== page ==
The AudioNotch Tinnitus Treatment Blog

Does Tinnitus Go Away?

Written by AudioNotch Team on August 01, 2014

This is definitely a question that’s at the forefront of someone’s mind if they’ve just recently acquired the symptom of tinnitus.

First things first – if you develop tinnitus: seek the evaluation of a doctor. Some medical causes of tinnitus are reversible and some can be harbingers of serious illness (in rare cases, brain tumours like acoustic neuromas).

So: what does medical science say about the natural history of tinnitus (that is, the common progression of this symptom)?

Natural course

Noise-induced tinnitus can be acute or chronic. Acute tinnitus can last from a few minutes to a few weeks after noise exposure.24 In some cases, tinnitus has a gradual onset and several years can pass before an intermittent, low-intensity tinnitus becomes bothersome.25 Spontaneous remission by natural habituation is experienced by more than three-quarters of sufferers. Habituation occurs within the CNS, whereas adaptation involves a peripheral sensory organ.8 For those in whom the condition worsens, the tinnitus intensity increases over time but its pitch tends to remain stable.22 If tinnitus persists for more than 2 years, it is considered permanent and irreversible.26 However, chronicity is not associated with a favorable response to treatment.27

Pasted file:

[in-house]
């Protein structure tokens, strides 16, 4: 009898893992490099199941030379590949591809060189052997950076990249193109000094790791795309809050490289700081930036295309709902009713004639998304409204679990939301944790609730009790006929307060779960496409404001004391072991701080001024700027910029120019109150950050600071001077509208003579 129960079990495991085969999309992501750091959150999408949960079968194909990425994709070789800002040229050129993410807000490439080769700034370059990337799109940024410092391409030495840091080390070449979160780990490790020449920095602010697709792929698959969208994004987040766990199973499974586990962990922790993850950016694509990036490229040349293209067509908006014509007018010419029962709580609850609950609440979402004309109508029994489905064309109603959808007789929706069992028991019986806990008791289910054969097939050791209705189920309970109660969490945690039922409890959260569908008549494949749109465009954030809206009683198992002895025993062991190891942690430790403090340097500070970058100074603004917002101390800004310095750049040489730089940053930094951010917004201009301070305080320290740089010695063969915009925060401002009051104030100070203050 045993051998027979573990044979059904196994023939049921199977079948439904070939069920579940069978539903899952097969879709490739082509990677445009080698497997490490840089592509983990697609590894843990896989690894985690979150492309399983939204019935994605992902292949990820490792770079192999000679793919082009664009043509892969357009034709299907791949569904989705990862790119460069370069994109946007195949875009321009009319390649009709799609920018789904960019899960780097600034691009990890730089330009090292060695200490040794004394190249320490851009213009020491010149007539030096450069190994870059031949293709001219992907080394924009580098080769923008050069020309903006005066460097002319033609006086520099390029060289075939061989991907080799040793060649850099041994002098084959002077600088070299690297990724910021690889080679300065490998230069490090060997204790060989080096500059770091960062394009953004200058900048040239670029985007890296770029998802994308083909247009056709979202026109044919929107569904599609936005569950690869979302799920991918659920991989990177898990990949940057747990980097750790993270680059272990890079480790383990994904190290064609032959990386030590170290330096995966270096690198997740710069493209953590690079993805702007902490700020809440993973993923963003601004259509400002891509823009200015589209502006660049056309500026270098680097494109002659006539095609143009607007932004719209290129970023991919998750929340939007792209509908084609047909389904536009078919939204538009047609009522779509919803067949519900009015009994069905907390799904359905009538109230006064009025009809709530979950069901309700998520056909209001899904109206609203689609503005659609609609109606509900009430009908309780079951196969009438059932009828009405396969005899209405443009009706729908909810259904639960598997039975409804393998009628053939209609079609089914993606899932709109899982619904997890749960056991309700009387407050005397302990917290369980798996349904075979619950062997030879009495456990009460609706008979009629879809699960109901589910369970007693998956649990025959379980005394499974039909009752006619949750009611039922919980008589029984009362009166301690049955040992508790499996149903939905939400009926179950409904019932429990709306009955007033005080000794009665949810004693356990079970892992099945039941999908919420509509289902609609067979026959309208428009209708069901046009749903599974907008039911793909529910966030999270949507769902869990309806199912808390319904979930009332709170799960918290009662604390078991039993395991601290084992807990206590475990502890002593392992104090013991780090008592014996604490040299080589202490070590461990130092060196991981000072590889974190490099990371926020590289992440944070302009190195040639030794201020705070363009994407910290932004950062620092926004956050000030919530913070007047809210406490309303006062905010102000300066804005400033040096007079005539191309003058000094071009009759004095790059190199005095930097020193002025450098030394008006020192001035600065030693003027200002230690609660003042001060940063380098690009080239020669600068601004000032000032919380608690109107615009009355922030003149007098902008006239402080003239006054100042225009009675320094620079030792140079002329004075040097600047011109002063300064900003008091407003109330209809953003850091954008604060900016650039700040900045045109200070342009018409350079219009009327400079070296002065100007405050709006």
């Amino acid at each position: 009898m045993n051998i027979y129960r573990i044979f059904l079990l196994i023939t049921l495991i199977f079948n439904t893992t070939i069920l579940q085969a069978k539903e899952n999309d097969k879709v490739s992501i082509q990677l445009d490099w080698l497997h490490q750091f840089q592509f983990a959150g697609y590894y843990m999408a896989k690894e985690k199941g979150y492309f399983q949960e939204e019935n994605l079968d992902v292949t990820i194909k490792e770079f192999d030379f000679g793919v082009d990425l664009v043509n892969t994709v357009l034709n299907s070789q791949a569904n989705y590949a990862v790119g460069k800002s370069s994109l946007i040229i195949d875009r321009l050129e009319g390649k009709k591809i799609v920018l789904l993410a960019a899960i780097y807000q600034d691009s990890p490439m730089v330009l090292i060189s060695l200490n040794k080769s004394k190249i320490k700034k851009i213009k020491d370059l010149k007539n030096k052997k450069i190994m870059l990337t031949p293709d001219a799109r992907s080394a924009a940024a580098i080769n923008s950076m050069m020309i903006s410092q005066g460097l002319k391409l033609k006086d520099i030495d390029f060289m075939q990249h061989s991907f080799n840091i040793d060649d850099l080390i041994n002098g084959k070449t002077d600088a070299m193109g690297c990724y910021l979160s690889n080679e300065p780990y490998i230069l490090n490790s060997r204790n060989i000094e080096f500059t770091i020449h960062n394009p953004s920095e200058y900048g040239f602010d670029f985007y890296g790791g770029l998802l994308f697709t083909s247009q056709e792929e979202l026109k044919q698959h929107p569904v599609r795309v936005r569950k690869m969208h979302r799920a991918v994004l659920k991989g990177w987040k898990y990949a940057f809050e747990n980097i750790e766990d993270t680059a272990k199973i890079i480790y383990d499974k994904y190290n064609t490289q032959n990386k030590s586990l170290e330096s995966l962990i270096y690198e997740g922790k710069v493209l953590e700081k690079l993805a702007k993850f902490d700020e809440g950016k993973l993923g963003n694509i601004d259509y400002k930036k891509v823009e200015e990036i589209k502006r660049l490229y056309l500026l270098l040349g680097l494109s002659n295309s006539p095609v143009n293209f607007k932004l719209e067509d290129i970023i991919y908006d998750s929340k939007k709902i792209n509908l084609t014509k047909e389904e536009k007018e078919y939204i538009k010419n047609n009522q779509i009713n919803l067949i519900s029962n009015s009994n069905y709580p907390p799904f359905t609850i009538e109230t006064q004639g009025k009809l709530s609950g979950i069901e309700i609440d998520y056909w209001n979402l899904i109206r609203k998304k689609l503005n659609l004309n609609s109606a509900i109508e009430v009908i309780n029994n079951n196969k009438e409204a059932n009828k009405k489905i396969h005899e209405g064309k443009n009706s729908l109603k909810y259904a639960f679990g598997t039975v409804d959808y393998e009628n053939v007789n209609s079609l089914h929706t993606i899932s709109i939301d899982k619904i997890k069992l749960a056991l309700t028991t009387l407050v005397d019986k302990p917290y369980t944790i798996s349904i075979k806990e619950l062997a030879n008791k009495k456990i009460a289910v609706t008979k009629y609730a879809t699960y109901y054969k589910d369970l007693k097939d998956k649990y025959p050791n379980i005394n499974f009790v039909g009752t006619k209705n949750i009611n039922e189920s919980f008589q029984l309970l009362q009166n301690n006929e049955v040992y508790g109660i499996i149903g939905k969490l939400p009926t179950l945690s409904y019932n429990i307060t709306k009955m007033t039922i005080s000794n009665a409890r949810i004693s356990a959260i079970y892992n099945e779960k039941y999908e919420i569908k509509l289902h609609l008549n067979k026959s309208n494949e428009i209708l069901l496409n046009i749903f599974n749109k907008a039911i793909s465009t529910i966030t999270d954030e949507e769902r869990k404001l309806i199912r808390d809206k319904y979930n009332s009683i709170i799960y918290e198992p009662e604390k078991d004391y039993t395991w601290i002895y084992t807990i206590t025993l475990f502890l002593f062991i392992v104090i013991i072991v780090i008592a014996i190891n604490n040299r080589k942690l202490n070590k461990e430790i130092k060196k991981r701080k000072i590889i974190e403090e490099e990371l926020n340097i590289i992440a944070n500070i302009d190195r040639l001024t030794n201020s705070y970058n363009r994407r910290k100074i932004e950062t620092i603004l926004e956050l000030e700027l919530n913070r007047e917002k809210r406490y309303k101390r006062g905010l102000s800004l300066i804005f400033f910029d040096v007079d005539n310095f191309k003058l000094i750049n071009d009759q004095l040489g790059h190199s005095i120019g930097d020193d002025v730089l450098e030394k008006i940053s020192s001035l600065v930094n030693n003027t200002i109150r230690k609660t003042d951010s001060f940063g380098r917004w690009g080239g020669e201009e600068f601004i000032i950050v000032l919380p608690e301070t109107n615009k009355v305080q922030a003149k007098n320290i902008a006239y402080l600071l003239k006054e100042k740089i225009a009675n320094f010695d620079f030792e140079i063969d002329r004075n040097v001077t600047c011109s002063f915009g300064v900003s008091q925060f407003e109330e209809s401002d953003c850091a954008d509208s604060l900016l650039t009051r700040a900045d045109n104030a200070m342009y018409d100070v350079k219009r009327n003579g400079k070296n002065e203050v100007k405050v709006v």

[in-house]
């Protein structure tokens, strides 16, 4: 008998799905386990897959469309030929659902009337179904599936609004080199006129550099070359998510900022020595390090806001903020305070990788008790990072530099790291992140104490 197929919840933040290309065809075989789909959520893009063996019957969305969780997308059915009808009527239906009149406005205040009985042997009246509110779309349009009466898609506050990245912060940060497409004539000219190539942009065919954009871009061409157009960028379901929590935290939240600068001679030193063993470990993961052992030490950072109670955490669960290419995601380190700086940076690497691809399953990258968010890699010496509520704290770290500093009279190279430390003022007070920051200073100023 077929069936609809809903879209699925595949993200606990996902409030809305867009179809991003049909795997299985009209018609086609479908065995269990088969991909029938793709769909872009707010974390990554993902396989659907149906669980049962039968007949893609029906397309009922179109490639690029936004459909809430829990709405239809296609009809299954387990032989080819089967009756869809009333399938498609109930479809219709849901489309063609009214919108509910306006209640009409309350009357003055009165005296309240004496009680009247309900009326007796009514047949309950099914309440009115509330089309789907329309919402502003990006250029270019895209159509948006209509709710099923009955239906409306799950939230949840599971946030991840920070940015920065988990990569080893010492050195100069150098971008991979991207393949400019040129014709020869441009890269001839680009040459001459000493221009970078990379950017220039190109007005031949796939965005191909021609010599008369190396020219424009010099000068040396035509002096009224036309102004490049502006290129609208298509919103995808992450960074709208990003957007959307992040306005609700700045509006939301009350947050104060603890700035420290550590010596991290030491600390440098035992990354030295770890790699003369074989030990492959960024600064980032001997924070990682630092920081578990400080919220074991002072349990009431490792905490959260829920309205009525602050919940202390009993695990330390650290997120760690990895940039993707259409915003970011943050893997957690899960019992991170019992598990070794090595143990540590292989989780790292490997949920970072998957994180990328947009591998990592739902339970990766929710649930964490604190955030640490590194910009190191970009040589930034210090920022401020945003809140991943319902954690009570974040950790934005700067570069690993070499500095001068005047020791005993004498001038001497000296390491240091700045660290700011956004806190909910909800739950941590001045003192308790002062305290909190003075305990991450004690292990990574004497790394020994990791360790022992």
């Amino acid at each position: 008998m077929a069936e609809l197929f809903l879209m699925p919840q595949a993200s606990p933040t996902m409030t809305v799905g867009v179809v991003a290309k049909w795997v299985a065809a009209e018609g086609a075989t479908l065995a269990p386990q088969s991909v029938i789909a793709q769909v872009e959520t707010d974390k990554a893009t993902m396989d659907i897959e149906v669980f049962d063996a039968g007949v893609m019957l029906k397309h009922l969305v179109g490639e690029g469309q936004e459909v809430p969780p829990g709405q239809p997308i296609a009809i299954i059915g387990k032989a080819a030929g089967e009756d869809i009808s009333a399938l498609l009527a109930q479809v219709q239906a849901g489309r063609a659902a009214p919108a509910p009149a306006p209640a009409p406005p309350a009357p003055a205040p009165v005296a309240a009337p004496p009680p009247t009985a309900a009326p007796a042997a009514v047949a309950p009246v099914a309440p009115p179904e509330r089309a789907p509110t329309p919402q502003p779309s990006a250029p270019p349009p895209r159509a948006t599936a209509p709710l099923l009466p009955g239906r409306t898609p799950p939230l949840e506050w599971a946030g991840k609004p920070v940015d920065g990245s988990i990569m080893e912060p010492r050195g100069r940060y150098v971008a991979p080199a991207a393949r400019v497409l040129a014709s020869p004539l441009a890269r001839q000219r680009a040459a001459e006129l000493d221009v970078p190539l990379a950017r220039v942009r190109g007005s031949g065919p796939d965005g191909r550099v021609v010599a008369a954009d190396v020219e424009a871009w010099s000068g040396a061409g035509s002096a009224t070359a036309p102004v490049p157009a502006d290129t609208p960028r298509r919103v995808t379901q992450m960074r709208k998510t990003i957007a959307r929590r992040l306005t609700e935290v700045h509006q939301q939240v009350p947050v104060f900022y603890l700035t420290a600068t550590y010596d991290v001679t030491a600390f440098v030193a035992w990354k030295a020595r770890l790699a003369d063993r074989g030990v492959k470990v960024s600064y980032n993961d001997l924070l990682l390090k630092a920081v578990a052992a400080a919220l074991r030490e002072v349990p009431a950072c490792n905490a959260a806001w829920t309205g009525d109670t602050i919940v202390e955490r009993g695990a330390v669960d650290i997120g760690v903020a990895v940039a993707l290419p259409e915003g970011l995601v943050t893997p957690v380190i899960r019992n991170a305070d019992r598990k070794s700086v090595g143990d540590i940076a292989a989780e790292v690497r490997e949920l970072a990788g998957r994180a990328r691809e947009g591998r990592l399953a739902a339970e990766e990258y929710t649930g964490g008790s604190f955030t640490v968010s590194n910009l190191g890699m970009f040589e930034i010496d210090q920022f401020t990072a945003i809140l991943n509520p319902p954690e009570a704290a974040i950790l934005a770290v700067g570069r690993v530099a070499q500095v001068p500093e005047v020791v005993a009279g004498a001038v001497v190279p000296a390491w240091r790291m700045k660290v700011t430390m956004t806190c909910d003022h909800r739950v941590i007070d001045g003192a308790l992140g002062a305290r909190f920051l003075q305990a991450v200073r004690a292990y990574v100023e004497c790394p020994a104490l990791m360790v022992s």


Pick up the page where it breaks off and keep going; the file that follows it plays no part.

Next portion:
So, according to this resource, if you have tinnitus for two years, it’s probably permanent and irreversible. However, more than 75% of people with tinnitus “get used to it” – meaning they habituate to the sound and it no longer bothers them. If this source is to be believed, then spontaneous remission doesn’t occur after two years.

However, what about some conflicting data?

In one study Rubinstein et al. (3) found substantial longitudinal fluctuations in tinnitus and a high occurrence of spontaneous remission. The patients were studied at ages 70, 75 and 79 years. Results showed that tinnitus had increased in severity in 25 % of the women, and decreased in 58%, leaving 17% unchanged. For the men, tinnitus increased in 8% and decreased in 39%, with a larger proportion unchanged (53%). Of course, this study can be questioned as it relied on self-report and that other measures (such as maskability) could show a different result. However, the reliability of tinnitus matching is not impressive (4). It can be very hard for patients to remember how bad their tinnitus was a few years back and the anchor points may change over time so that a distress rating of 8 (on a 10-point scale) might mean a different thing five years later.

3. Rubinstein B, Österberg T, Rosenhall U. Longitudinal fluctuations in tinnitus as reported by an elderly population. J Audiol Med 1992;1:149-155.

Thus, other data has showed that there are substantial changes in the subjective experience of tinnitus severity over time. One thing with the quote above is that it’s not clear if the definition of “spontaneous remission” means that tinnitus volume declined or if it disappeared completely.

In conclusion, the available evidence on rates of tinnitus remission (the sound going away entirely OR getting quieter over time) is not very good. There are anecdotes available for everything on-line but it’s impossible to verify them. It’s one of the questions about tinnitus we don’t have a good answer to right now.